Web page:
* Dead Space (trophy count 31%): 9/29/2019 – present. Despite my extreme fondness for the Bioshock trilogy, horror games aren’t an automatic draw for me. This one seemed sufficiently acclaimed that I decided to give it a whirl. Now I remember why I never finished Resident Evil 4 on the PS2. The plot is equal parts Alien and Bioshock: a crew of survivors is stranded upon a ship with a malevolent force that wants them dead. Our hero Isaac, dressed in a suit of space armor resembling one of Marvel’s Celestials, has to run errands all over the ship involving a plethora of spaceship parts and broken systems as the friendly NPCs soon discover the original crew was slaughtered by genetic experiments that were supposed to herald great advancements but instead devolved into ghoulish monsters. Shrieking and bleeding ensue. Whenever you die, sometimes the cutscene goes on for several extra seconds so the bad guys can continue desecrating your corpse, because they’re sick and of course you need more incentives not to fail.
Bioshock was imbued with moral complexity, ironic olde-tyme iconography, a mind-bending meta element, and an outlandish quality to its sci-fi designs that made them feel appreciably fantastical in a way that evoked “Whoa!” and “EWWWWW” in unison. They were scary, but the scares were fun. Dead Space allows no such cracks of light into the darkness. It’s oppressively grim, happy to drown its meticulously detailed backgrounds in murky shadows, torturously judicious in its hard gear-shifting between baffled silence and nerve-jangling volume-11 horror orchestras, and generally out to get you. I can tell it shouldn’t take that many hours of gameplay to finish, but after three months I’m only on chapter 10 out of 12 because I can hardly stand to play more than an hour at a time. I took 2½ weeks off from it after Christmas because I wasn’t clamoring to return to that ambiance. Its labyrinth of terror is a lovingly shaped but foully souring killjoy. It’s more depressing than watching Twitter users verbally assault each other over basic semantics.
To be fair, I diminished some of my own enthusiasm by reading up a bit on the game while I was only a few chapters in. The limited-resource aspect bugged me early on (I hate hate HATE having to conserve bullets), but when I learned the monsters don’t respawn in rooms and levels you’ve already cleared out (except when an occasional ambush is specifically written into the story), I despaired for days because that meant I couldn’t simply farm for extra resources. Since conservation would therefore have to be a tactic, I consulted message boards to see which of the game’s several weapons would be best to focus on upgrading and stockpiling the corresponding ammo. I was annoyed to learn your starter weapon, a bladed gun called the Ripper, ranked consistently highest among past players. Not only that, but there’s a trophy you can win by using only the Ripper for the entirety of the game. That meant there was zero incentive to buy literally any other weapon ever, which meant I’d be denied the simple joy of a rotating arsenal…one of the biggest perks in the Borderlands series, not to mention numerous other, more benevolent shoot-’em-up games, which in this case would be nearly all of them.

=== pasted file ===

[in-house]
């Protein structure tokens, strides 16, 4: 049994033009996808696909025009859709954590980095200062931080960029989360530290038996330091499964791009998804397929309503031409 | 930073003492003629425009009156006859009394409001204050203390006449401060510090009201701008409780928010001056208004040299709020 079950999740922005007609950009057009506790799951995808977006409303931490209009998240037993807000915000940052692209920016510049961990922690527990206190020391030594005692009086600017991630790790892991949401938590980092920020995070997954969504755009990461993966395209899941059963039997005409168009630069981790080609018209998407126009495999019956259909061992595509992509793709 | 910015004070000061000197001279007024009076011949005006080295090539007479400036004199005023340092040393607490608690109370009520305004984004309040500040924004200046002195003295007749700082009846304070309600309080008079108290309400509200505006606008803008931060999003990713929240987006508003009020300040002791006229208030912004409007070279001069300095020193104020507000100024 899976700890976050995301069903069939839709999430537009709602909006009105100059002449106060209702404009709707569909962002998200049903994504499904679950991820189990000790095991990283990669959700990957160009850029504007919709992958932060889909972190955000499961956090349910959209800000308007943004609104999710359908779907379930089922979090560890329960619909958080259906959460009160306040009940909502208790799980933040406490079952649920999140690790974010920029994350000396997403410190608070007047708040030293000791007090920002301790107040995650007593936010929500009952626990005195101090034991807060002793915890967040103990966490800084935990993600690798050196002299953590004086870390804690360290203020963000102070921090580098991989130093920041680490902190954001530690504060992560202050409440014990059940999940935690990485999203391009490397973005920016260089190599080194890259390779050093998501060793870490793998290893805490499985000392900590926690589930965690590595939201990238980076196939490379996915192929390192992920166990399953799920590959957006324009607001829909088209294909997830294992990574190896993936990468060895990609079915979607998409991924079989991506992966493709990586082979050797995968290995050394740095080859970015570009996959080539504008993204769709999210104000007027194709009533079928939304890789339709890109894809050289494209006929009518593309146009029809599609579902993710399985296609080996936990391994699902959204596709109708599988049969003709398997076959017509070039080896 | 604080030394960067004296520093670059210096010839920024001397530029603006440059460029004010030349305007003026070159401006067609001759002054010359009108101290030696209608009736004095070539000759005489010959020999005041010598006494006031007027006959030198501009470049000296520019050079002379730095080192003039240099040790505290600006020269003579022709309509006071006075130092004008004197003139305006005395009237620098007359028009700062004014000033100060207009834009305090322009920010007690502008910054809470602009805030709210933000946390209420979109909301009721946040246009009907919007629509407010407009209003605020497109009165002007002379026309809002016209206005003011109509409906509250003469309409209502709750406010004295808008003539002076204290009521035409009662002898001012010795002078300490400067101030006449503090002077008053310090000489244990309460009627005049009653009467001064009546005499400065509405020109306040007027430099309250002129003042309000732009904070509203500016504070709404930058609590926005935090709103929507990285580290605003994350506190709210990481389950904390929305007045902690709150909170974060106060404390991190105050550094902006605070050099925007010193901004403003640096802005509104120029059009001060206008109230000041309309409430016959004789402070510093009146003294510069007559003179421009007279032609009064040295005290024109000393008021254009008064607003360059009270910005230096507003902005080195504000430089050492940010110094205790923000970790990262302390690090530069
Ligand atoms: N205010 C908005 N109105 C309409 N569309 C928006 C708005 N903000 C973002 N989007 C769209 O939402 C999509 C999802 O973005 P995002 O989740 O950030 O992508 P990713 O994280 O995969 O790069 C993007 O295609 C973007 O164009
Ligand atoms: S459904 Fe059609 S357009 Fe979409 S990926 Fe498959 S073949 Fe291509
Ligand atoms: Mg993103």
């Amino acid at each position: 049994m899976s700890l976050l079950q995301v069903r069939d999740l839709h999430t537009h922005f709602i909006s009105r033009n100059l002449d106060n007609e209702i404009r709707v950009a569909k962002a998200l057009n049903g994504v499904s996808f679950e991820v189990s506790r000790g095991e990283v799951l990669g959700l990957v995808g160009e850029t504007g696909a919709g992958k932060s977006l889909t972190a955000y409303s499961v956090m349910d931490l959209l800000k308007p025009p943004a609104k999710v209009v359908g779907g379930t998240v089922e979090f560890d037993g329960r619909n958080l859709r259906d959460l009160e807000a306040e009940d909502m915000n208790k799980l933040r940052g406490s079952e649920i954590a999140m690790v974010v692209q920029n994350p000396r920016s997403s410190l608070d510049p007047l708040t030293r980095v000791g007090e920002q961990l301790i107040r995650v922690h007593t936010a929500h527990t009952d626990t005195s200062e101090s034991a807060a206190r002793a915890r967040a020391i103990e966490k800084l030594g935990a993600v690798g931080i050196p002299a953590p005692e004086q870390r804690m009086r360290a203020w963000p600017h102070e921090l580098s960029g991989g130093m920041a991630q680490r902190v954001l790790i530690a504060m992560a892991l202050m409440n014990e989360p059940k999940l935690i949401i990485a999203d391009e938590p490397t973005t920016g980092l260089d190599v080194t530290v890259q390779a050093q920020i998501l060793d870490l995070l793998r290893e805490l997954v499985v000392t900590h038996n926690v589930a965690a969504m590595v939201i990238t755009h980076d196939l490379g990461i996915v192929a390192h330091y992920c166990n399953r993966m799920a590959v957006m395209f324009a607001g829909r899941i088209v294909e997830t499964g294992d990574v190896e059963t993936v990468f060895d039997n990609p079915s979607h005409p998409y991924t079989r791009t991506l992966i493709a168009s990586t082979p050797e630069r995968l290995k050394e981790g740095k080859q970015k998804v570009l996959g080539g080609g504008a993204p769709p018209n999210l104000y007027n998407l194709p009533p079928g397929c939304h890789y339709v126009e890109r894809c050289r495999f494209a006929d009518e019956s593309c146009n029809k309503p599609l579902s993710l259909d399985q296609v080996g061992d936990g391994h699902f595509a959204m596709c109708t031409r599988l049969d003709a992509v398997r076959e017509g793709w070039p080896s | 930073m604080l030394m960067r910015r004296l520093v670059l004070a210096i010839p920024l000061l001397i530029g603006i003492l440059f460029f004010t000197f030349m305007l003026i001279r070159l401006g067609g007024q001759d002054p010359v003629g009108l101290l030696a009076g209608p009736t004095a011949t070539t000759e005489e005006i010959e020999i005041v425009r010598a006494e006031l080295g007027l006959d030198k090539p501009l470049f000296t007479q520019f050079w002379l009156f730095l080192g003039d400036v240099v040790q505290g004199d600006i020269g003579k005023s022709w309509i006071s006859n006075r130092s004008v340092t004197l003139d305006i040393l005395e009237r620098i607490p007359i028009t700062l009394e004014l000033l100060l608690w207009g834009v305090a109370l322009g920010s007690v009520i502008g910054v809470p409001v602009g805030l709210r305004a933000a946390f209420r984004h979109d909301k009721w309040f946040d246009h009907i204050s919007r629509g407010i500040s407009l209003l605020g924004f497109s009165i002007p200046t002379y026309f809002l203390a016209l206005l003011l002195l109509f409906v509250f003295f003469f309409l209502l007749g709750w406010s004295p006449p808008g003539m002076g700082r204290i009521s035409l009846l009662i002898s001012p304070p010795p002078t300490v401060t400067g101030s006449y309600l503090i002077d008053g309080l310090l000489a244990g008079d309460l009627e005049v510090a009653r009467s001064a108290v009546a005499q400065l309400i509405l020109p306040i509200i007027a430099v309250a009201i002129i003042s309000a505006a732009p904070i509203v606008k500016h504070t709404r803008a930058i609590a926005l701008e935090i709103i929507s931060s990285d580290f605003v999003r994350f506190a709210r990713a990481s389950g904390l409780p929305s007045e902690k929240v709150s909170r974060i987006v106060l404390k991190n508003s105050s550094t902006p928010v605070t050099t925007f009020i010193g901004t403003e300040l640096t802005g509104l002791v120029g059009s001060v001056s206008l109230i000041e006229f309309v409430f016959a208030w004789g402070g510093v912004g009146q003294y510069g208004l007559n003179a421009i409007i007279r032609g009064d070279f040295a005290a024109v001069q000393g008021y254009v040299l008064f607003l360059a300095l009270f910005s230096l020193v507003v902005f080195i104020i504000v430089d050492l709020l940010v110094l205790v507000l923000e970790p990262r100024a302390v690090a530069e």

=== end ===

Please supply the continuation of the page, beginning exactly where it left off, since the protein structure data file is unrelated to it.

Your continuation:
Also not cool: a fighting system in which you can’t kill the monsters by shooting them just anywhere on their stupid bodies — no, in this game you have to shoot their flailing limbs, thin tentacles, or other moving-target appendages, but shooting their big fat heads or even wider and plumper bodies is a waste of time and precious ammo. I can get behind the idea of trying to do Something Different in game design, but that’s arbitrarily senseless. It wouldn’t be so bad if the Ripper were remotely useful in melee — severing limbs sounds doable, right? — but Isaac’s hand-to-hand combat options suggest he doesn’t actually know how to fight. When he isn’t shooting, he has exactly two (2) moves: he can stomp the floor six inches in front of him really hard; or he can swing his arm wildly in front of him at eye level — not down low, not at torso level, and only in painfully slow, awkward, 180-degree arcs like he’s a Little League batter closing his eyes and praying for home runs while he strikes out. That move works great whenever the monsters courteously walk into the blade’s path. Isaac can fight about as well as I can in reality.
It’s bleak and frustrating, but I’m still chugging away at it because I’m certain I can beat it and I’m curious to see if there’re other redeeming qualities yet to come. An occasional inventive touch sneaks in here and there — I love that Isaac’s health bar is built into his spine, the sero-gravity levels are imaginatively designed challenges, and, more importantly, I’ve finally gotten to the point in the game where there’s no point in buying any more equipment upgrades, so now I can spend all my money on health packs and bullets. Lots of bullets. ALL THE BULLETS.
…and that’s my 2019 in gaming, such as it was. Yes, that’s it. Yes, I know that’s sad and barely qualifies to be called a “list”. That’s why I don’t identify as a capital-G “Gamer”.
Until next year, then, assuming other hobbies (reading, streaming services, another round of home maintenance disasters like the ones that made for a rather cursed 2019) don’t get in the way yet again. And assuming no one buys me a PS4 as a gift so I can sink my teeth into Borderlands 3. Yay retro gaming!